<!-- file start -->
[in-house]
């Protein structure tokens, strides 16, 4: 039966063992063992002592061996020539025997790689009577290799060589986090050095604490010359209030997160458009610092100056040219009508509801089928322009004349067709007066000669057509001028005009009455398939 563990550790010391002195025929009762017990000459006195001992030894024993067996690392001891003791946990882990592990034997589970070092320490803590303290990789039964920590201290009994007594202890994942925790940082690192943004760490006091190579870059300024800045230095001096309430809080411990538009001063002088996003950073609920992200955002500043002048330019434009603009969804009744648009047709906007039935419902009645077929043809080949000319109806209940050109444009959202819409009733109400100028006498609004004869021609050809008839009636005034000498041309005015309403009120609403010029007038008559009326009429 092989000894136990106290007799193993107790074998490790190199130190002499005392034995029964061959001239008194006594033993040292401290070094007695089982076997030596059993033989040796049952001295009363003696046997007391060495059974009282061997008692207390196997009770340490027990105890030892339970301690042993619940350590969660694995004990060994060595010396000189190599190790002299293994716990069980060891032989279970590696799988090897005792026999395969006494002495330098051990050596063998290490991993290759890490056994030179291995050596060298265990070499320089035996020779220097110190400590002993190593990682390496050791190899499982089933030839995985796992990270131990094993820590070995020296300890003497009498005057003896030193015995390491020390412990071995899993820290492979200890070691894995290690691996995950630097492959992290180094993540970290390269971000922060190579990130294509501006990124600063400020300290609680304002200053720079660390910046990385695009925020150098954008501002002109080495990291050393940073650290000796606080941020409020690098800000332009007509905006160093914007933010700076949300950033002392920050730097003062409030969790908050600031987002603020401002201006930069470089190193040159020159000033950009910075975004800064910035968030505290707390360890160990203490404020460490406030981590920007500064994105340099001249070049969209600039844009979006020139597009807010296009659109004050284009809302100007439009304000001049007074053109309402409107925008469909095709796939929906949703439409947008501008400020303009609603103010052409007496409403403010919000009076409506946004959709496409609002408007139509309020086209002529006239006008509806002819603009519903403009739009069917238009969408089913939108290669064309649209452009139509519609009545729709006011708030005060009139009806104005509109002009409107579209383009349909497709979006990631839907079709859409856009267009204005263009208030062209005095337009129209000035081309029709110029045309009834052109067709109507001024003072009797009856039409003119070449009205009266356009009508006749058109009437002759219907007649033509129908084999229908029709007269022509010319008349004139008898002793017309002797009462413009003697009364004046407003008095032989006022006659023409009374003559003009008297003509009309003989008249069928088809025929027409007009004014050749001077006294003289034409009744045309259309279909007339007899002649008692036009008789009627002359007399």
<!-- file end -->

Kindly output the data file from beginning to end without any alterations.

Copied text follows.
[in-house]
């Protein structure tokens, strides 16, 4: 039966063992063992002592061996020539025997790689009577290799060589986090050095604490010359209030997160458009610092100056040219009508509801089928322009004349067709007066000669057509001028005009009455398939 563990550790010391002195025929009762017990000459006195001992030894024993067996690392001891003791946990882990592990034997589970070092320490803590303290990789039964920590201290009994007594202890994942925790940082690192943004760490006091190579870059300024800045230095001096309430809080411990538009001063002088996003950073609920992200955002500043002048330019434009603009969804009744648009047709906007039935419902009645077929043809080949000319109806209940050109444009959202819409009733109400100028006498609004004869021609050809008839009636005034000498041309005015309403009120609403010029007038008559009326009429 092989000894136990106290007799193993107790074998490790190199130190002499005392034995029964061959001239008194006594033993040292401290070094007695089982076997030596059993033989040796049952001295009363003696046997007391060495059974009282061997008692207390196997009770340490027990105890030892339970301690042993619940350590969660694995004990060994060595010396000189190599190790002299293994716990069980060891032989279970590696799988090897005792026999395969006494002495330098051990050596063998290490991993290759890490056994030179291995050596060298265990070499320089035996020779220097110190400590002993190593990682390496050791190899499982089933030839995985796992990270131990094993820590070995020296300890003497009498005057003896030193015995390491020390412990071995899993820290492979200890070691894995290690691996995950630097492959992290180094993540970290390269971000922060190579990130294509501006990124600063400020300290609680304002200053720079660390910046990385695009925020150098954008501002002109080495990291050393940073650290000796606080941020409020690098800000332009007509905006160093914007933010700076949300950033002392920050730097003062409030969790908050600031987002603020401002201006930069470089190193040159020159000033950009910075975004800064910035968030505290707390360890160990203490404020460490406030981590920007500064994105340099001249070049969209600039844009979006020139597009807010296009659109004050284009809302100007439009304000001049007074053109309402409107925008469909095709796939929906949703439409947008501008400020303009609603103010052409007496409403403010919000009076409506946004959709496409609002408007139509309020086209002529006239006008509806002819603009519903403009739009069917238009969408089913939108290669064309649209452009139509519609009545729709006011708030005060009139009806104005509109002009409107579209383009349909497709979006990631839907079709859409856009267009204005263009208030062209005095337009129209000035081309029709110029045309009834052109067709109507001024003072009797009856039409003119070449009205009266356009009508006749058109009437002759219907007649033509129908084999229908029709007269022509010319008349004139008898002793017309002797009462413009003697009364004046407003008095032989006022006659023409009374003559003009008297003509009309003989008249069928088809025929027409007009004014050749001077006294003289034409009744045309259309279909007339007899002649008692036009008789009627002359007399």